4 Factors That Will Hamper Oil Prices in 2016

Crude oil entered a bear market in 2015, and investment banks are scrambling to see who can go lower in their forecast for a price bottom.

During the 1998 Asian financial crisis, crude plunged to $10 per barrel, and there are many examples of booms and busts over the last several decades. The current bust was driven in part by new drilling technologies that flooded the world in a surfeit of oil at a time when world economic growth slowed to a crawl following the 2008 financial implosion. The prospects for a return to an oil price boom in 2016 do not look good.

Massive Oil Glut

The oil glut is so extreme that the chairman of a major oil company recently said he would soon be filling swimming pools with crude oil. New and better shale fracking technologies, especially in the United States, are responsible for the ocean of oil that the industry now ironically perceives as a problem. The U.S. Gulf Coast is bloated with inventories, and the need for more storage space is growing.

Cushing, Oklahoma, calls itself the pipeline crossroads of the world and is the delivery point for physical settlement of the Chicago Mercantile Exchange’s crude oil futures contract. Huge amounts of crude oil are stored there, and it is almost out of space. The situation is so extreme that the costly option of floating storage in the Gulf of Mexico is now increasingly utilized. Floating storage is only economical when the oil market goes into super-contango, where prices for oil delivery in the future are much higher than current prices. This is the condition of the market in early 2016.

Exacerbating the oil glut is the cutback in demand from refineries, where gasoline profits are shrinking. Finally, several of the lower-fixed-cost shale fracking companies in West Texas continue to make money even with crude oil under $30, so there is no incentive for them to curtail production. The only question left for the industry is where to put inventories when off-shore tankers and swimming pools are completely filled up.

Higher Crude Price Will Activate Idle Wells

Even with crude oil near the bottom of its descent, shale fracking companies experiment with new techniques to extract more oil from the ground. Goldman Sachs analysts have been very accurate regarding the direction of oil’s price, and they forecast a price that may dip to $20 or below, finally forcing the lowest-cost shale drillers to the sideline. If that forecast is wrong and oil rebounds to $40 or more, there will be a frenetic scramble to open new shale fracking locations, throwing more oil into the glut and keeping a lid on price.

Apart from shale fracking, oil companies keep drilling new deep wells. Today there are over 4,000 idled wells in the United States, and they will be brought into production if the industry perceives a firm bottom in the crude oil bear market. The process of limiting oil’s price ascent is the same no matter the source of the oil, and production will continue to outpace demand in a world still experiencing uninspiring economic growth.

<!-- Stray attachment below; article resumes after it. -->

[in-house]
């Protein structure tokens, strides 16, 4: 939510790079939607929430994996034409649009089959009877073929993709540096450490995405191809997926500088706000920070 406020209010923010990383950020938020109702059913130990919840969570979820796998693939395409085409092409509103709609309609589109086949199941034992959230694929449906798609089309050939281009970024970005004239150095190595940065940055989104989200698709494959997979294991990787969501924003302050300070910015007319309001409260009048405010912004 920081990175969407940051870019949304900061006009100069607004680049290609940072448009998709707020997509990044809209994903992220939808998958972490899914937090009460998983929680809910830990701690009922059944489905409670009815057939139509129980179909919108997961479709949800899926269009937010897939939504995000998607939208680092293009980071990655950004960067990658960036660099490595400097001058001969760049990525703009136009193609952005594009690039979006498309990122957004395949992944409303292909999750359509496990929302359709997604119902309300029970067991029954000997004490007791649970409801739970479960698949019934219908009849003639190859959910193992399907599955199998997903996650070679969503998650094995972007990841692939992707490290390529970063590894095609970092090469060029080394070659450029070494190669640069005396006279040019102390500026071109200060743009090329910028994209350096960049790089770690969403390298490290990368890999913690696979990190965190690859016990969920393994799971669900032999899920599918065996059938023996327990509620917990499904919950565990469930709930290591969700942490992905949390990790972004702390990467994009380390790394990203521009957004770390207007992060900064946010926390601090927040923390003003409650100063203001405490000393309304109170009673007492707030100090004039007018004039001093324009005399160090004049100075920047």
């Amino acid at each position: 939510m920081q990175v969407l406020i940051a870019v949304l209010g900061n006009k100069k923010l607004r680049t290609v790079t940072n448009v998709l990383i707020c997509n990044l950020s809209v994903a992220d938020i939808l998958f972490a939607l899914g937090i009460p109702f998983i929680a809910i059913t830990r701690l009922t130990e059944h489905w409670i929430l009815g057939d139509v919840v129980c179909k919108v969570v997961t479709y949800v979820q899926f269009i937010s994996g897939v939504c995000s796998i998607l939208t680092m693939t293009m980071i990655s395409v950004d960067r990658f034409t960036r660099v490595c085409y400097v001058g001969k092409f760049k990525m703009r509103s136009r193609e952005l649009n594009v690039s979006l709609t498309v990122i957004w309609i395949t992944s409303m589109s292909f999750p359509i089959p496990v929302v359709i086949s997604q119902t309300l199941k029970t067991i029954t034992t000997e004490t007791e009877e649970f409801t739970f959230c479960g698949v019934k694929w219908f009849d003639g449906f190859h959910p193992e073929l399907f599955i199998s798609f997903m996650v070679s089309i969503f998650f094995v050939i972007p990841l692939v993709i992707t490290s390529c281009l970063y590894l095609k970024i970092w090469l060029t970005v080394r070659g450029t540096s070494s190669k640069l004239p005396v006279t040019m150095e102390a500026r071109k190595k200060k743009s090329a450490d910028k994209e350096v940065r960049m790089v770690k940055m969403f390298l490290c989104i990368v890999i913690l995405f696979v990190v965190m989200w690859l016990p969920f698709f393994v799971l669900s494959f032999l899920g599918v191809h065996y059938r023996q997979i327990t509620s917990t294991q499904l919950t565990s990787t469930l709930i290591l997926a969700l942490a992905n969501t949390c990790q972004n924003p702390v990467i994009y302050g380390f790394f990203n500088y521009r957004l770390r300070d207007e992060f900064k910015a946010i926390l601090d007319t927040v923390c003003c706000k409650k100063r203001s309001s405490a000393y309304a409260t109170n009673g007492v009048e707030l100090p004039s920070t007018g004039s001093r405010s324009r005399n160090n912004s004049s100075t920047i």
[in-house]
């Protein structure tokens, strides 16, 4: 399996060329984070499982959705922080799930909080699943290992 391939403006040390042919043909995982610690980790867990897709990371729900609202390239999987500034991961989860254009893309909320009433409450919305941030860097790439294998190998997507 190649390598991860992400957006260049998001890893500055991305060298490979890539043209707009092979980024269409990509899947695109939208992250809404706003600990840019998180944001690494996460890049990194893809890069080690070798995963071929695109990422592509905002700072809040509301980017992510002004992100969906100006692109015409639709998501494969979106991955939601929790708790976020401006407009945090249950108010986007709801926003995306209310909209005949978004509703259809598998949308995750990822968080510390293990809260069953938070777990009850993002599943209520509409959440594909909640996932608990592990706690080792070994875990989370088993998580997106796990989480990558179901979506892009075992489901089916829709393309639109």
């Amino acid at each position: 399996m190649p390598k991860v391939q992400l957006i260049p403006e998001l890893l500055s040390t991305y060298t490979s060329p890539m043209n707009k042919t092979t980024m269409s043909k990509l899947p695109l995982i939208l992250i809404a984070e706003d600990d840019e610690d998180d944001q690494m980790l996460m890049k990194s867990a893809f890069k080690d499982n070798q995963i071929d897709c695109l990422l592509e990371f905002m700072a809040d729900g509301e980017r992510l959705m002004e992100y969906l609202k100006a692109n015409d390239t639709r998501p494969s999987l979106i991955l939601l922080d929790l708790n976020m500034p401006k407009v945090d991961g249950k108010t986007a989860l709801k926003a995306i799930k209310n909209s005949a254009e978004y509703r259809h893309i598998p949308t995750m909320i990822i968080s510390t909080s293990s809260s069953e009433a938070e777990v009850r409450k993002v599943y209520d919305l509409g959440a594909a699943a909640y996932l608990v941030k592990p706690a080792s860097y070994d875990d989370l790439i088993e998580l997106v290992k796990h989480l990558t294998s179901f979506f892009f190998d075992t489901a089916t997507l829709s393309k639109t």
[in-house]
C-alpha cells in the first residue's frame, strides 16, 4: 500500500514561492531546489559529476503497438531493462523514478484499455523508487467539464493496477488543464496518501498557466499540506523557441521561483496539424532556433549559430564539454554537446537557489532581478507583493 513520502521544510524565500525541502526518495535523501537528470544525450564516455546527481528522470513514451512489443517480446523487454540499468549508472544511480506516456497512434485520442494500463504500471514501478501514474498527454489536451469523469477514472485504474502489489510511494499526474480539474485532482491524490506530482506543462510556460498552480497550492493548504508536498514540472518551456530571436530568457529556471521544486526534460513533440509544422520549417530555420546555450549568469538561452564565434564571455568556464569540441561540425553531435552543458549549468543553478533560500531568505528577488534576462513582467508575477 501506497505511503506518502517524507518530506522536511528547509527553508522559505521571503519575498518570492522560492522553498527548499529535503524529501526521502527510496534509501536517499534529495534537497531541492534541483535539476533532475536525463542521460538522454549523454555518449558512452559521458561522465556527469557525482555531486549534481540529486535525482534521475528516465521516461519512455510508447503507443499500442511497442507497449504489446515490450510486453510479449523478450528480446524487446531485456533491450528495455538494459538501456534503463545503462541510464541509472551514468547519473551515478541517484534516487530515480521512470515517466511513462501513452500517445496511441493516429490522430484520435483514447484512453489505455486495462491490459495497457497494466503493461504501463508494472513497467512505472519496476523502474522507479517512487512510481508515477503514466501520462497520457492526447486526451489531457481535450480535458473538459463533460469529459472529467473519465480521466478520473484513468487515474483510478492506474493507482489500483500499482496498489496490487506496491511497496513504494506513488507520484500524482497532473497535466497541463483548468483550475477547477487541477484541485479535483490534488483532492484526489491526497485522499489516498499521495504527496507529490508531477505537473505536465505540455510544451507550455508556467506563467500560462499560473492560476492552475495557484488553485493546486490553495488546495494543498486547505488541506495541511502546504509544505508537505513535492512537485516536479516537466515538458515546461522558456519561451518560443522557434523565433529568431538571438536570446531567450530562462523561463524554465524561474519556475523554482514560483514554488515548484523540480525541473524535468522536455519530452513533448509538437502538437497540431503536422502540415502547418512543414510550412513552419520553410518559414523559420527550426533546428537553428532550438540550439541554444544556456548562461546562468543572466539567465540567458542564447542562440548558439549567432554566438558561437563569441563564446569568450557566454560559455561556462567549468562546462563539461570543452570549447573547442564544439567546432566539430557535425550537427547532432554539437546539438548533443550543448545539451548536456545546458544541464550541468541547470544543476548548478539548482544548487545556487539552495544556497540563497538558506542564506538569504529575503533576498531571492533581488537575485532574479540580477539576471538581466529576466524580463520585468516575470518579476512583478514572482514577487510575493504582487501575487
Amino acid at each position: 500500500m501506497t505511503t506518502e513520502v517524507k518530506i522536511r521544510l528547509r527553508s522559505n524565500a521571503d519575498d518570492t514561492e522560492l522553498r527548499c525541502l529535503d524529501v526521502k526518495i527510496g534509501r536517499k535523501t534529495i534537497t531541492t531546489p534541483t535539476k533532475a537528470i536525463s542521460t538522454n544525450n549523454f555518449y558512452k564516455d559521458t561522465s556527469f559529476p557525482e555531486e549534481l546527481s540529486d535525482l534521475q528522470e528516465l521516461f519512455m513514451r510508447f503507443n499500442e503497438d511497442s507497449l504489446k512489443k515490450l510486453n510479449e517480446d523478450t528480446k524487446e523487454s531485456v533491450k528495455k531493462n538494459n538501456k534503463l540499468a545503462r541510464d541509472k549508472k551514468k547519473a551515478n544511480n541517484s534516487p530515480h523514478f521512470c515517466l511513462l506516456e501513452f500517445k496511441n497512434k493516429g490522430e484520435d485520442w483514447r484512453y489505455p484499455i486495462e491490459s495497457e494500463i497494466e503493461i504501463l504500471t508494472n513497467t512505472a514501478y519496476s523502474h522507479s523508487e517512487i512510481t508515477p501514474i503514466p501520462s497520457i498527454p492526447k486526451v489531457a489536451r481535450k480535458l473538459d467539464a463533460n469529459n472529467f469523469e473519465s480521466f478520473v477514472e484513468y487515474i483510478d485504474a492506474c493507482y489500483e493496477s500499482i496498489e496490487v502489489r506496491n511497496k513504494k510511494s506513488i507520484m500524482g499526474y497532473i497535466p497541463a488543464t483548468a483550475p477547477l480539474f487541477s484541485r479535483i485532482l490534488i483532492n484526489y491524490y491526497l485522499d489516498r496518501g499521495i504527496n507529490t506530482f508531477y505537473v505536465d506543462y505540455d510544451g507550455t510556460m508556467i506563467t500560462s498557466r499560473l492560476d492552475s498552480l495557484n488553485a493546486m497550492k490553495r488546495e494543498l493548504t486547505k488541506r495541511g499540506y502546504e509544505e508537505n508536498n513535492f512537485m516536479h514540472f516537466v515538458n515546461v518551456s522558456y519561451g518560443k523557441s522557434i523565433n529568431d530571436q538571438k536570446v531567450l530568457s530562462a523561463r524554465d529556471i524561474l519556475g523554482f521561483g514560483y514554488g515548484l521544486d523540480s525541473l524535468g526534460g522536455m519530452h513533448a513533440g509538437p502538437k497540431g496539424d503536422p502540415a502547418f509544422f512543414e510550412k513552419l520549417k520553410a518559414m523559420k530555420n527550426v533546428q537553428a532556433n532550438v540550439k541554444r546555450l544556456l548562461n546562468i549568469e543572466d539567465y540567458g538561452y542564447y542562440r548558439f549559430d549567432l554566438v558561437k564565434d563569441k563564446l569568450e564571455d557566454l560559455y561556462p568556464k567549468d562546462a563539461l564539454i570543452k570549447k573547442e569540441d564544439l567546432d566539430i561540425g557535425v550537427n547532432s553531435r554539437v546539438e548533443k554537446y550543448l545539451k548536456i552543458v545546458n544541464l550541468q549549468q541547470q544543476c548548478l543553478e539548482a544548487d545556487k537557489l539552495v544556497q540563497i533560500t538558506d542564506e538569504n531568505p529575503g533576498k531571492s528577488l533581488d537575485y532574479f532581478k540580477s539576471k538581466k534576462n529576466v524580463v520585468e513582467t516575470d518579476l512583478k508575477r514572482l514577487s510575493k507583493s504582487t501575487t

OPEC Promises to Limit Production Not Trustworthy

Saudi Arabia wanted cheap oil as a weapon to drive shale frackers in the United States out of business, but oil prices are now too low for OPEC, a liquid prison they want to break free from. It is true that Saudi Arabia has hurt the shale fracking industry, but it is far from destroyed. Saudi Arabia’s grand bargain with Russia seeks to freeze production and lift crude oil, but it is built on bluster and false promises that will never work. Past OPEC agreements to limit production were always undermined by cheating among the members who could not adhere to production quotas.

Each member country has different economic issues that require sustained oil revenue to keep budgets afloat and citizens employed. The premise of a higher oil price and increased revenue based on idle pumps sounds good on paper, but OPEC members don’t believe it. If they did, members wouldn’t demand special exemptions every time a production freeze is proposed. Moreover, Iran has finally reached a point where it is able to run its oil fields full-tilt and is unlikely to adhere to an agreement. Russia is not trustworthy either, so the grand bargain to freeze production will amount to nothing.

No Place for Crude Oil Bulls

Oil bulls are likely to endure continued crude oil malaise in 2016 because there are no rational reasons why it should end. There is too much oil and no strong incentive among interested parties to find a way to do anything about it. The long-time industry axiom that the cure for low oil prices is low prices is broken if underlying conditions do not change.


Source: Investopedia


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